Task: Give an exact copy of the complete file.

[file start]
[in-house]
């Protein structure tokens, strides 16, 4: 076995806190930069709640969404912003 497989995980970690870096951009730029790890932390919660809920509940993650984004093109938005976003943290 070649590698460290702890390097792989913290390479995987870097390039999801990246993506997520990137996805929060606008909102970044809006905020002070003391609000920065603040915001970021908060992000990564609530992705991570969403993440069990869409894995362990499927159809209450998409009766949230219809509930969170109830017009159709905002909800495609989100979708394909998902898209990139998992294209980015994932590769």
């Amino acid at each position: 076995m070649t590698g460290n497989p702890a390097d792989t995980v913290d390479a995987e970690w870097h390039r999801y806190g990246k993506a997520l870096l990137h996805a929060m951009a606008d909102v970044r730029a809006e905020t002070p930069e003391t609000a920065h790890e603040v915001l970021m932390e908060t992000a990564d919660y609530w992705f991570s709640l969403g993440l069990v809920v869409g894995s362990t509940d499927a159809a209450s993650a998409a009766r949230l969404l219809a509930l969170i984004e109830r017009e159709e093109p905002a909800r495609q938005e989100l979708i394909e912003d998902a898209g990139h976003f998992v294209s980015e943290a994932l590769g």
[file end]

[in-house]
């Protein structure tokens, strides 16, 4: 076995806190930069709640969404912003 497989995980970690870096951009730029790890932390919660809920509940993650984004093109938005976003943290 070649590698460290702890390097792989913290390479995987870097390039999801990246993506997520990137996805929060606008909102970044809006905020002070003391609000920065603040915001970021908060992000990564609530992705991570969403993440069990869409894995362990499927159809209450998409009766949230219809509930969170109830017009159709905002909800495609989100979708394909998902898209990139998992294209980015994932590769």
């Amino acid at each position: 076995m070649t590698g460290n497989p702890a390097d792989t995980v913290d390479a995987e970690w870097h390039r999801y806190g990246k993506a997520l870096l990137h996805a929060m951009a606008d909102v970044r730029a809006e905020t002070p930069e003391t609000a920065h790890e603040v915001l970021m932390e908060t992000a990564d919660y609530w992705f991570s709640l969403g993440l069990v809920v869409g894995s362990t509940d499927a159809a209450s993650a998409a009766r949230l969404l219809a509930l969170i984004e109830r017009e159709e093109p905002a909800r495609q938005e989100l979708i394909e912003d998902a898209g990139h976003f998992v294209s980015e943290a994932l590769g």